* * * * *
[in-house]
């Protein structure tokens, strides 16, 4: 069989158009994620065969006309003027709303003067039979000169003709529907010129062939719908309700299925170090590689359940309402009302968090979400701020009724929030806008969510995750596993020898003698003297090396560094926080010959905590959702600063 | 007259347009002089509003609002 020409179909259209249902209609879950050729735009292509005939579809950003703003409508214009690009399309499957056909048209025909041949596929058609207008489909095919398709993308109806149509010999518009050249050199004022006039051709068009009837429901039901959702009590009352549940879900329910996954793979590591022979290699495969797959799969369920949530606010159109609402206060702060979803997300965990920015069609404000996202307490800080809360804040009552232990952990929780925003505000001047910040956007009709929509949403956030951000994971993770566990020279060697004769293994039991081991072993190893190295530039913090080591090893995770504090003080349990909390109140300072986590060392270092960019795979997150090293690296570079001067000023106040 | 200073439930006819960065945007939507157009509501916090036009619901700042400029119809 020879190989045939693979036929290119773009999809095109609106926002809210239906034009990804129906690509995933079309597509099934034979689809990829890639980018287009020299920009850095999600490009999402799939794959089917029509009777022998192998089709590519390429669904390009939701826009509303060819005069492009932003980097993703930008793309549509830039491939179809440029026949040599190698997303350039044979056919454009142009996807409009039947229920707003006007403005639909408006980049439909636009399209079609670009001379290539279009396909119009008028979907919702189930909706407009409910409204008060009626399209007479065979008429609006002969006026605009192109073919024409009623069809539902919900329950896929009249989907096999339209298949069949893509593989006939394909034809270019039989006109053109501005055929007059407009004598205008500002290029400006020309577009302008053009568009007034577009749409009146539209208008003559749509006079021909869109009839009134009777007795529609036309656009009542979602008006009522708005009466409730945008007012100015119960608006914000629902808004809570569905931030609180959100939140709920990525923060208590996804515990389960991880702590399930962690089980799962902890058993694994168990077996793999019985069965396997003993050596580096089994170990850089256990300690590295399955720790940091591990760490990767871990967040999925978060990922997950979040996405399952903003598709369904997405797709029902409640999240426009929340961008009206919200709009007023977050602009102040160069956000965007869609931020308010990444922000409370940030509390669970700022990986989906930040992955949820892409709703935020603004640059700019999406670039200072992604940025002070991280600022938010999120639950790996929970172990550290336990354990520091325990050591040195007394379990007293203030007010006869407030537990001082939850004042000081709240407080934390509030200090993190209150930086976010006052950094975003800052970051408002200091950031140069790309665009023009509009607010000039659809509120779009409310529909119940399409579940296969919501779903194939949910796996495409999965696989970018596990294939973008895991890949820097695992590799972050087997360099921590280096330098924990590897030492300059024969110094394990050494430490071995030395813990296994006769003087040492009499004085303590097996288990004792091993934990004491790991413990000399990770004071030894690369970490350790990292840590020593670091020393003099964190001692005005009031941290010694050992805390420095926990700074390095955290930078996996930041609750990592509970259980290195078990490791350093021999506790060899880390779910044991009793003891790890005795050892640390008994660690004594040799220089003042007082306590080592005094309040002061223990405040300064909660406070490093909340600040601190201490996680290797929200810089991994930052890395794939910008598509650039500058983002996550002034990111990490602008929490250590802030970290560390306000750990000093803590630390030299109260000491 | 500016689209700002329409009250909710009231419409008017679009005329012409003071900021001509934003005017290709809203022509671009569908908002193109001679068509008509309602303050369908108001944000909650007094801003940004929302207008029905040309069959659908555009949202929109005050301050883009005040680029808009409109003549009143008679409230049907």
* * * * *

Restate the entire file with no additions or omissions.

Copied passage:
[in-house]
């Protein structure tokens, strides 16, 4: 069989158009994620065969006309003027709303003067039979000169003709529907010129062939719908309700299925170090590689359940309402009302968090979400701020009724929030806008969510995750596993020898003698003297090396560094926080010959905590959702600063 | 007259347009002089509003609002 020409179909259209249902209609879950050729735009292509005939579809950003703003409508214009690009399309499957056909048209025909041949596929058609207008489909095919398709993308109806149509010999518009050249050199004022006039051709068009009837429901039901959702009590009352549940879900329910996954793979590591022979290699495969797959799969369920949530606010159109609402206060702060979803997300965990920015069609404000996202307490800080809360804040009552232990952990929780925003505000001047910040956007009709929509949403956030951000994971993770566990020279060697004769293994039991081991072993190893190295530039913090080591090893995770504090003080349990909390109140300072986590060392270092960019795979997150090293690296570079001067000023106040 | 200073439930006819960065945007939507157009509501916090036009619901700042400029119809 020879190989045939693979036929290119773009999809095109609106926002809210239906034009990804129906690509995933079309597509099934034979689809990829890639980018287009020299920009850095999600490009999402799939794959089917029509009777022998192998089709590519390429669904390009939701826009509303060819005069492009932003980097993703930008793309549509830039491939179809440029026949040599190698997303350039044979056919454009142009996807409009039947229920707003006007403005639909408006980049439909636009399209079609670009001379290539279009396909119009008028979907919702189930909706407009409910409204008060009626399209007479065979008429609006002969006026605009192109073919024409009623069809539902919900329950896929009249989907096999339209298949069949893509593989006939394909034809270019039989006109053109501005055929007059407009004598205008500002290029400006020309577009302008053009568009007034577009749409009146539209208008003559749509006079021909869109009839009134009777007795529609036309656009009542979602008006009522708005009466409730945008007012100015119960608006914000629902808004809570569905931030609180959100939140709920990525923060208590996804515990389960991880702590399930962690089980799962902890058993694994168990077996793999019985069965396997003993050596580096089994170990850089256990300690590295399955720790940091591990760490990767871990967040999925978060990922997950979040996405399952903003598709369904997405797709029902409640999240426009929340961008009206919200709009007023977050602009102040160069956000965007869609931020308010990444922000409370940030509390669970700022990986989906930040992955949820892409709703935020603004640059700019999406670039200072992604940025002070991280600022938010999120639950790996929970172990550290336990354990520091325990050591040195007394379990007293203030007010006869407030537990001082939850004042000081709240407080934390509030200090993190209150930086976010006052950094975003800052970051408002200091950031140069790309665009023009509009607010000039659809509120779009409310529909119940399409579940296969919501779903194939949910796996495409999965696989970018596990294939973008895991890949820097695992590799972050087997360099921590280096330098924990590897030492300059024969110094394990050494430490071995030395813990296994006769003087040492009499004085303590097996288990004792091993934990004491790991413990000399990770004071030894690369970490350790990292840590020593670091020393003099964190001692005005009031941290010694050992805390420095926990700074390095955290930078996996930041609750990592509970259980290195078990490791350093021999506790060899880390779910044991009793003891790890005795050892640390008994660690004594040799220089003042007082306590080592005094309040002061223990405040300064909660406070490093909340600040601190201490996680290797929200810089991994930052890395794939910008598509650039500058983002996550002034990111990490602008929490250590802030970290560390306000750990000093803590630390030299109260000491 | 500016689209700002329409009250909710009231419409008017679009005329012409003071900021001509934003005017290709809203022509671009569908908002193109001679068509008509309602303050369908108001944000909650007094801003940004929302207008029905040309069959659908555009949202929109005050301050883009005040680029808009409109003549009143008679409230049907």